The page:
7) WIN!

“Awww. I can’t believe that I’m disappointed that I WON. I just wish I had bet more. Huh. Ralph said I would win 60% of the time. I’ll bet $100 again, because the $50 I bet just now and won MAKES $100, so that’s not really a big risk, is it?”

8) LOSS!

“MAN! Okay, I’m not getting faked out again. I’m going to just bet $100 every single time. Over a long enough period of time, I think that guarantees I’ll make money, right?

9) WIN!

“There we go. Okay, I’m sticking to my guns. Just $100 bet and that’s what I’ll keep doing.”

10) WIN!

“Good! Won again. Okay, let’s count up how much I’ve made so far… Hey, WHAT THE…?”

The arbitrary better, the one that bets according to a dialogue like this in his own brain, is unlikely to make it. Even with a winning game, he cheats himself with his lack of a plan. In this example, the record reads:

BALANCE          BET AMOUNT          WIN/LOSS          NEW
$1000              $250                     -$250                  $750
$  750              $250                     -$250                  $500
$  500              $100                     +$100                 $600
$  600              $250                     -$250                  $350
$  350              $100                     +$100                 $450
$  450              $100                     +$100                 $550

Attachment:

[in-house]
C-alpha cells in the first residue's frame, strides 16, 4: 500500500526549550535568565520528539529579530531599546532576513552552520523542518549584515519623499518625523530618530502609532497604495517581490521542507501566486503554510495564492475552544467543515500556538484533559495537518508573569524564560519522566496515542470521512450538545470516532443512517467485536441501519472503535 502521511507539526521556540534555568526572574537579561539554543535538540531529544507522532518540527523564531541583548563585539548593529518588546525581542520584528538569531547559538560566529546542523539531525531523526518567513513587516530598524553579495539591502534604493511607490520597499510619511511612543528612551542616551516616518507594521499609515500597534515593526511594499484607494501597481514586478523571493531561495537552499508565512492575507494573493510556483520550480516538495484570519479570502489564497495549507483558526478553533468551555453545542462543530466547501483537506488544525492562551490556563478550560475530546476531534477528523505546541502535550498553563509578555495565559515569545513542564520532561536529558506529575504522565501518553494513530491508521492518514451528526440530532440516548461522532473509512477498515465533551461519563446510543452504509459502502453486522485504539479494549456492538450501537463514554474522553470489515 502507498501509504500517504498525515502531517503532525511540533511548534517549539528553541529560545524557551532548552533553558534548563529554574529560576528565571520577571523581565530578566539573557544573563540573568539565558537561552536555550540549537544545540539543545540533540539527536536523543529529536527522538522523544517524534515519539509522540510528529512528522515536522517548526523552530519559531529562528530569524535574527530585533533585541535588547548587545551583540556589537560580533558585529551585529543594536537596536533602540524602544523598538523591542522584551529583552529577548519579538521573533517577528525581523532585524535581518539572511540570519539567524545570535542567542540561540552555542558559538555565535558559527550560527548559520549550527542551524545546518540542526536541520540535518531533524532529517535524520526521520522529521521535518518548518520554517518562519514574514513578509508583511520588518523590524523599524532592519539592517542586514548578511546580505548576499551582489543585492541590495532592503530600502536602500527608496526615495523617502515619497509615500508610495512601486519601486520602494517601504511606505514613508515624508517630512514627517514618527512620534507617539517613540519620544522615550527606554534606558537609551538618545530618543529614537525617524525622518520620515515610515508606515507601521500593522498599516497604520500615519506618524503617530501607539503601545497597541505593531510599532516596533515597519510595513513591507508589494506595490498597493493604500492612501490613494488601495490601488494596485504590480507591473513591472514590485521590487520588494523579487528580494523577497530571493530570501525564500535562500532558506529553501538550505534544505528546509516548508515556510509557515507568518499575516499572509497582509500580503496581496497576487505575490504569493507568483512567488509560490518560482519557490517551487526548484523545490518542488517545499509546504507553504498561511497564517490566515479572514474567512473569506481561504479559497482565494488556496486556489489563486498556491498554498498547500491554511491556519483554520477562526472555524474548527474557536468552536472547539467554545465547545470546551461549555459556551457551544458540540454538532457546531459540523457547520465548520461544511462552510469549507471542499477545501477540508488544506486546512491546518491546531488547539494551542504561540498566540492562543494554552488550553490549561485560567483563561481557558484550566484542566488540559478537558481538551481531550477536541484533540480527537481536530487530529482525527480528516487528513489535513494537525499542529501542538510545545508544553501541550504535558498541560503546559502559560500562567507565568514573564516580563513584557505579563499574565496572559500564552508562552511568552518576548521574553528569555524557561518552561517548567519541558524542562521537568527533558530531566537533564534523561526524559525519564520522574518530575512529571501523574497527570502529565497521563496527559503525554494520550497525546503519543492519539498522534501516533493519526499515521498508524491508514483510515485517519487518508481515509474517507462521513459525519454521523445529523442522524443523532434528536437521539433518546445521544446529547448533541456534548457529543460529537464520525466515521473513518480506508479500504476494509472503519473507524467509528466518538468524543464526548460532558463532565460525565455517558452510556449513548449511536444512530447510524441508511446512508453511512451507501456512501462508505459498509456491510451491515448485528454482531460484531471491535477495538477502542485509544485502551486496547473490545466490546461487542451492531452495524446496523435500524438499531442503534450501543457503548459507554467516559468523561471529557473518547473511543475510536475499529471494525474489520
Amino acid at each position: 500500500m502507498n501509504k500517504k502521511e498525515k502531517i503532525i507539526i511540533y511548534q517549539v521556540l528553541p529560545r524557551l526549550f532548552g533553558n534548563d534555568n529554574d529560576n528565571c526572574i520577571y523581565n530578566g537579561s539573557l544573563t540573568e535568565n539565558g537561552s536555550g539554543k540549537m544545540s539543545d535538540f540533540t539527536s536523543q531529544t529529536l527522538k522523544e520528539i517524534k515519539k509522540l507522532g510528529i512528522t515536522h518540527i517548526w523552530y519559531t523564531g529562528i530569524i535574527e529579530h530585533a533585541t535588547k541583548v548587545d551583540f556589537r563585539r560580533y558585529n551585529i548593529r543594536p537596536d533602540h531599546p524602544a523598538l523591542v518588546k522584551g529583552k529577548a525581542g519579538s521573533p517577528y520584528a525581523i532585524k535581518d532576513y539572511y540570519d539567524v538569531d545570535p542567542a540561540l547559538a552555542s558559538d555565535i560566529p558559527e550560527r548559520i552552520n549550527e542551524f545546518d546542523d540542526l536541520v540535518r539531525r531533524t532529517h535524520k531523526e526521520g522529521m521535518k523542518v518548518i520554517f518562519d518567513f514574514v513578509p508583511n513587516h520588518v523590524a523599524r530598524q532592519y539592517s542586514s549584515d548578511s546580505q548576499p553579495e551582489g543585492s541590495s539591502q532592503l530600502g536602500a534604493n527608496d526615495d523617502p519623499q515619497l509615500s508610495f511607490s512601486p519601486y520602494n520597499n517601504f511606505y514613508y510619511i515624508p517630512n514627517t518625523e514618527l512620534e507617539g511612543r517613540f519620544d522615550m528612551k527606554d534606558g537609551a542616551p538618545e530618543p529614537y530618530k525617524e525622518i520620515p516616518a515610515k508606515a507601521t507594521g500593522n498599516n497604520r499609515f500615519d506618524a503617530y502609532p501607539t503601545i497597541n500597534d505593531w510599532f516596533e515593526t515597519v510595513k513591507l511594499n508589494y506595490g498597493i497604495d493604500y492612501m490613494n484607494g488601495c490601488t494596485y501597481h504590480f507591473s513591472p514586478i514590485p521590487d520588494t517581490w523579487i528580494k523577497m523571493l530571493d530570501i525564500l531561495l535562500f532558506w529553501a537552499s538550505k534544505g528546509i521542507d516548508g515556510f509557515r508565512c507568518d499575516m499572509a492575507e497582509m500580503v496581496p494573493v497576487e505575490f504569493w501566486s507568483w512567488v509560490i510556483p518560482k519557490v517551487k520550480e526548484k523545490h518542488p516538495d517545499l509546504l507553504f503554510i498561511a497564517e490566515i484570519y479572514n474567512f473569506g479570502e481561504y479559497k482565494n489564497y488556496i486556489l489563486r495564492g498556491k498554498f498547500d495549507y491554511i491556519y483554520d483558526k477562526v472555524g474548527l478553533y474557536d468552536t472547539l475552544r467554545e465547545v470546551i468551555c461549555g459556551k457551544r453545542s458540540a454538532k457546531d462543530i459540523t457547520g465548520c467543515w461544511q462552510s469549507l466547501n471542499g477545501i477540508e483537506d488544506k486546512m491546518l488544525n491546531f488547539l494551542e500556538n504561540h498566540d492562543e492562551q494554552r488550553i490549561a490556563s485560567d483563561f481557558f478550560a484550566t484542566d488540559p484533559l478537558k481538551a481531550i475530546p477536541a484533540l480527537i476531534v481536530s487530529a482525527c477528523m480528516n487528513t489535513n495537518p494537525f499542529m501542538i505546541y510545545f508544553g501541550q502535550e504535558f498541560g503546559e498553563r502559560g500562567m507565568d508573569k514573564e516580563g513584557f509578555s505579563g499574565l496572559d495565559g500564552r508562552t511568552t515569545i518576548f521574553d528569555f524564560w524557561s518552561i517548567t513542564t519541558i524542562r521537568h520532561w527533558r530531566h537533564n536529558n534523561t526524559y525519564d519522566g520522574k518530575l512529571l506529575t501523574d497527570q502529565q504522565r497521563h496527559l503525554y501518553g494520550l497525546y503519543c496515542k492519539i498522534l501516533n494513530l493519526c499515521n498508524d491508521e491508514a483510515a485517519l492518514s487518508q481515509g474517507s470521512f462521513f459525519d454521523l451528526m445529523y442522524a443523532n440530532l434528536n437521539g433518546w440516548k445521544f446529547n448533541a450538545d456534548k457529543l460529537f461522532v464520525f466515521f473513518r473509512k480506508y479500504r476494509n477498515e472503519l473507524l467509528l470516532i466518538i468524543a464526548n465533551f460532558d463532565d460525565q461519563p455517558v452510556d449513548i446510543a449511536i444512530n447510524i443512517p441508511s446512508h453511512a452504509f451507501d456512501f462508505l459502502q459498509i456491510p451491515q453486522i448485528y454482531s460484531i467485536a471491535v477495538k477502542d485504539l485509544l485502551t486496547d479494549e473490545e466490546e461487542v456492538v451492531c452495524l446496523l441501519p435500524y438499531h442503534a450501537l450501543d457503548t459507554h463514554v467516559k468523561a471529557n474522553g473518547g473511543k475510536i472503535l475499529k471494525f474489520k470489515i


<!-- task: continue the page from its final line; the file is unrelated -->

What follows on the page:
$  550              $  50                     +$  50                 $600
$  600              $100                     -$100                 $500
$  500              $100                     +$100                 $600
$  600              $100                     +$100                 $700

End Balance: $700, loss of 30%.

As you can see, Arbitrary Albert was faced with a winning game… 60% winners paying out even money… yet because of his lack of discipline and foresight he ended up with a 30% loss. It had nothing to do with the “market” he was trading, and everything to do with  his money management strategy… or lack thereof.

Let’s leave Arbitrary Albert’s mental and emotional  gymnastics… and instead go to Arithmetic Andy’s logic.

Arithmetic Andy knows he’s got a 60% chance of winning EACH time the game is played (probability is not affected by past games). Andy decides to bet a fixed amount each time. Since it’s unlikely that he’ll have five losses in a row… though it is possible… Andy sets the amount per trade at $200. He figures he has a very low probability of going bust but is also betting the maximum amount he’s willing to risk.

Arithmetic Andy is following a disciplined system, so there’s not a lot of mental/emotional dialogue between plays. Check out the results of HIS plan:

BALANCE          BET AMOUNT          WIN/LOSS          NEW
$1000              $200                     -$200                  $800
$  800              $200                     -$200                  $600